When Kiss Tried To Be Everyone Else On ‘Crazy Crazy Nights’

Kiss‘ original masks may have been far away, but their Aug. 18, 1987, the single “Crazy Crazy Nights” seemed to suggest that the band was trying a new.

Written by Paul Stanley with assistance from co-writer Adam Mitchell, this song was a clear attempt to emulate the success of recent rock heroes Bon Jovi and their ilk – groups that Kiss had in some cases influenced. The result was a somewhat undignified feedback loop.

Not to say that “Crazy Crazy Nights” was a bad pop-rock song. It was just an every-band-of-the-time song, and it wasn’t what Kiss fans expected. It all sounded clean, clear and poppy, but it didn’t sound like Kiss.

Yet Stanley and others Kiss mastermind Gene Simmons charged wildly ahead.

“‘Crazy Crazy Nights’ is basically just an extension of what we’ve been doing all along, which is preaching — well, folks, we’re preaching, but we’re preaching about having a good time,” Stanley said in a backstage interview back then. The spirit of the track, he added, was about escaping the everyday prison of partying all night: “If you hate yourself in the morning, sleep late.”

Their change in musical direction was subsequently blamed on Simmons’ growing interest in a fledgling acting career, while recording began on the single’s parent album, Crazy nights. New producer Ron Nevison stepped into the creative void after already moving on Ozzy Osbourne and Heart towards more contemporary sounds – and major chart successes.

“Paul, from my recollection, wanted to make a different kind of album,” Nevison said in 2012. “You know, with the success Bon Jovi had writing with Desmond Child and other bands — I had taken Ozzy down that road with his first hit single in years, if ever, ‘Shot in the Dark’ in 1986. And of course , heart.”

Simmons referred to some “false starts” as sessions spanning two years. Nevison confirmed that Simmons arrived with 20 songs, but was not active in the aftermath.

Watch Kiss’ video for ‘Crazy Crazy Nights’

Meanwhile, Stanley was closely following Bon Jovi’s success with songs like “Livin’ on a Prayer,” which was good news for Nevison. “I wanted to get Kiss to the same level of — you know, instead of selling 500,000 to 700,000 records, which is respectable, especially these days — I wanted it to be bigger than that,” he added. Accordingly, Nevison was perfectly happy with Stanley’s new tendency towards synth-based ideas. “You know, Gene’s stuff was Gene’s stuff,” he said. “Gene wrote rock stuff … not really commercial, but Kiss fans love Gene’s songs.”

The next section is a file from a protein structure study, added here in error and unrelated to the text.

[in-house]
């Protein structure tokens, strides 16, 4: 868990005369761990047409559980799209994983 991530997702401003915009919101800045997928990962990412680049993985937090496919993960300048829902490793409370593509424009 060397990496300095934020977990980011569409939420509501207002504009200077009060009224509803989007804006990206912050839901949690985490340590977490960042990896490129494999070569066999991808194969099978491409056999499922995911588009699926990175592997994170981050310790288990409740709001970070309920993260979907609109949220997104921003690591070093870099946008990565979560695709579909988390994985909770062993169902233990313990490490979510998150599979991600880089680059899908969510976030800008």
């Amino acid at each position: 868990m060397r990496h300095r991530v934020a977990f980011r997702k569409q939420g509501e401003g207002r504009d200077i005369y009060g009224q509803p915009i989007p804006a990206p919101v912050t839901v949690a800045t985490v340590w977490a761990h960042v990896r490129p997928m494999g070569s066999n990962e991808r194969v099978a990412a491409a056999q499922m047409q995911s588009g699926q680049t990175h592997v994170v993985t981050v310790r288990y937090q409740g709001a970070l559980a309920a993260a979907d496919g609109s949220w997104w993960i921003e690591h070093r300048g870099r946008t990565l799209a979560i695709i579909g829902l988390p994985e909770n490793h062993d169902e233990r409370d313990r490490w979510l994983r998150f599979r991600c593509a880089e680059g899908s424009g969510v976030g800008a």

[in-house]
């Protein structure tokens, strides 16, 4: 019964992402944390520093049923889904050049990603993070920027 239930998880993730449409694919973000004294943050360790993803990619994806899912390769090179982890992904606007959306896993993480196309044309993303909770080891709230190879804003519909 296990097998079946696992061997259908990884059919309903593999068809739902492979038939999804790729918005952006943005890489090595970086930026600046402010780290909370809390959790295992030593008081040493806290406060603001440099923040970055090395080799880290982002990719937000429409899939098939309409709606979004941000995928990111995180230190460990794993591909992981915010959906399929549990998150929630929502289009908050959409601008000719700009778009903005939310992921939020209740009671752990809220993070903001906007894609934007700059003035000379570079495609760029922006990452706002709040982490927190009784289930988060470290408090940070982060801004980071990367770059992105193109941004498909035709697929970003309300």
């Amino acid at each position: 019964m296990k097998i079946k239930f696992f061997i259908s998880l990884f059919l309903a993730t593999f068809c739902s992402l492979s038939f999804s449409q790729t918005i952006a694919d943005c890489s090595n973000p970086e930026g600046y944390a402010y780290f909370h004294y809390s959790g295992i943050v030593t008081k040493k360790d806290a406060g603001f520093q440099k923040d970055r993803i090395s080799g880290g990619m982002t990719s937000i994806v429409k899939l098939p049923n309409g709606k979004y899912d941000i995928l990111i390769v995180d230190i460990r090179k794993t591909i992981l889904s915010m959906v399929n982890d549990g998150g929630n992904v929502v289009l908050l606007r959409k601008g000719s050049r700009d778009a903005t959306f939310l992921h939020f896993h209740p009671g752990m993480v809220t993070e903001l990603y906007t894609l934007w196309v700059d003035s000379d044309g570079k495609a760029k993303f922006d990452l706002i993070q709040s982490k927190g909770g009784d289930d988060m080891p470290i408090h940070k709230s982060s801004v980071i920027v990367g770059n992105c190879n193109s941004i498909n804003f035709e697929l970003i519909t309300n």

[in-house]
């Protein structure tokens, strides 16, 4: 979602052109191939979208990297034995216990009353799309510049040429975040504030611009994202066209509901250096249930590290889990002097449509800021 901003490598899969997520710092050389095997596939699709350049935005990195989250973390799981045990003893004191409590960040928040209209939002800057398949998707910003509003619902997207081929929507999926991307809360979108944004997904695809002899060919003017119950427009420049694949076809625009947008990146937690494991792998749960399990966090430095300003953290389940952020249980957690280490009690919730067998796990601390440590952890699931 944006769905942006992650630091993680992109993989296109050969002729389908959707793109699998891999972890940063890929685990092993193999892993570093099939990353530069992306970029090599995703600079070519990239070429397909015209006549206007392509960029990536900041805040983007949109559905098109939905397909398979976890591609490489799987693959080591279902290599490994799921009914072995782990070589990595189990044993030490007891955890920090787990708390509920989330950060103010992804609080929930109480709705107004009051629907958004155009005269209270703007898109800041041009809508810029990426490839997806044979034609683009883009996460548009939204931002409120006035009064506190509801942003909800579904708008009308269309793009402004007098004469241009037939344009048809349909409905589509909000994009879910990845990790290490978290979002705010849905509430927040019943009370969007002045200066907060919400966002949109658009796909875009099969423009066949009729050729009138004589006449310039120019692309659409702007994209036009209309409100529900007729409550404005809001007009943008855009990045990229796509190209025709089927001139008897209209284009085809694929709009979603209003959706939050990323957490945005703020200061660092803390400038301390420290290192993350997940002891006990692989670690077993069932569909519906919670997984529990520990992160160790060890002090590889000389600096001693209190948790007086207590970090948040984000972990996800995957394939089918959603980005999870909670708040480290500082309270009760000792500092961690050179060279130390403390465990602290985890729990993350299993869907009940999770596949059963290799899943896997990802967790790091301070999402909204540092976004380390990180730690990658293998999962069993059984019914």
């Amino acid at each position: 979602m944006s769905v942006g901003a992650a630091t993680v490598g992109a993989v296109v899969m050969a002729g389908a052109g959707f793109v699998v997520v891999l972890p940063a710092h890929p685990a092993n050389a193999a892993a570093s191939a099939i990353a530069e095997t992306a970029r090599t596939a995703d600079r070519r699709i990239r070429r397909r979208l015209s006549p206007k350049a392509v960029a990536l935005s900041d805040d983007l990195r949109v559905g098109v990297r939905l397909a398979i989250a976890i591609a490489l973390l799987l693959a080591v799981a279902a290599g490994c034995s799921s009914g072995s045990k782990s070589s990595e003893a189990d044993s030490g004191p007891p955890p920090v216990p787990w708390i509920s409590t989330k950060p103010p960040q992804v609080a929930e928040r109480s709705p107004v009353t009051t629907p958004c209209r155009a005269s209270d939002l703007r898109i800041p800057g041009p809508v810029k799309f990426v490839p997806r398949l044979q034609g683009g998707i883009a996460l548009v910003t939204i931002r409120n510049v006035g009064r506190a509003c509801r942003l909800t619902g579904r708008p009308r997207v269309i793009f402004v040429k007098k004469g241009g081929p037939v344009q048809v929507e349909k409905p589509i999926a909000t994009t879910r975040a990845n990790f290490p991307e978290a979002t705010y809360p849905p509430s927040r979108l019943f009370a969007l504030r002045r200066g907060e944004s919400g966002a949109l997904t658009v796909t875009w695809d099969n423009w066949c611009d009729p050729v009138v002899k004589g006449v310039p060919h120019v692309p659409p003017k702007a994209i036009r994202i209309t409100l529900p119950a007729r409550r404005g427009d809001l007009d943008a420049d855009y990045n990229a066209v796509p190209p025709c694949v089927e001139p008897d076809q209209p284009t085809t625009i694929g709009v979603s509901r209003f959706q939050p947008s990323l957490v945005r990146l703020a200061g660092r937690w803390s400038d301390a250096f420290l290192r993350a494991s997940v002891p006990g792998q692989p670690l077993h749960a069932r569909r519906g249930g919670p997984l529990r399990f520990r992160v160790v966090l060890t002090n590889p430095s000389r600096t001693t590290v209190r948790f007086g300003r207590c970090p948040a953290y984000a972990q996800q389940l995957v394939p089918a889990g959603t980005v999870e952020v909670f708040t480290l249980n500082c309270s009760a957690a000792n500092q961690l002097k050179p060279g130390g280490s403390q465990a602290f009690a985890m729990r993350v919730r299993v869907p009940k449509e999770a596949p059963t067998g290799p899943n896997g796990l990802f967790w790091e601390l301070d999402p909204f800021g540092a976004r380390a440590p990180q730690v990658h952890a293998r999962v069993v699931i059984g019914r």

Stanley’s transformation was completed with a notable shift in his singing style. “I wasn’t actually that happy with all the keys that Paul picked,” Nevison admitted. “He would sing it as loud as he could sing it—especially ‘Crazy Crazy Nights’ with the modulation. He’d get up there and there was no Auto-Tune. He wanted it that way, and the songs were written that way and demoed that way. That’s the way he wanted to do it. I went along with it, and as far as performance goes, he did a great job.”

A standard-issue 80s video for a standard-issue 80s song like “Crazy Crazy Nights” was, of course, commissioned. Kiss assembled for a stadium-themed shoot in Los Angeles after 7,000 fans were recruited via radio station KNAC.

“Most bands always go around saying, ‘Our fans are the biggest,'” enthused Stanley in the backstage interview, “but listen, there’s no other band that I know of that can go on the radio and say, ‘We do. a video, we want you there’ and laughed and lo and behold, two days later you got a packed arena.”

Stanley, Simmons, guitarist Bruce Kulick and drummer Erik Carr performed older Kiss favorites for fans between sets at the Olympic Auditorium. Everyone who attended walked away with a limited edition shirt that read, “I went crazy with Kiss.”

None of that helped “Crazy Crazy Nights” in US record stores, as the single stalled at No. 65 on the Billboard Hot 100. Still, it became their biggest hit in the UK and parts of Europe. “We see a lot of good times ahead,” Simmons said just before the launch of “Crazy Crazy Nights.”

When they released their next album, 1989’s successful return to guitar rock Hot in the Shade, Kiss had changed his mind. They hired a new manager in Larry Mazer on the premise of bring back Simmons’ rock values ​​then began to incorporate more classic songs on the stage.

Next they would record the 1992s Revengea well-regarded comeback album that finally put this crazy, crazy period in the rearview mirror.

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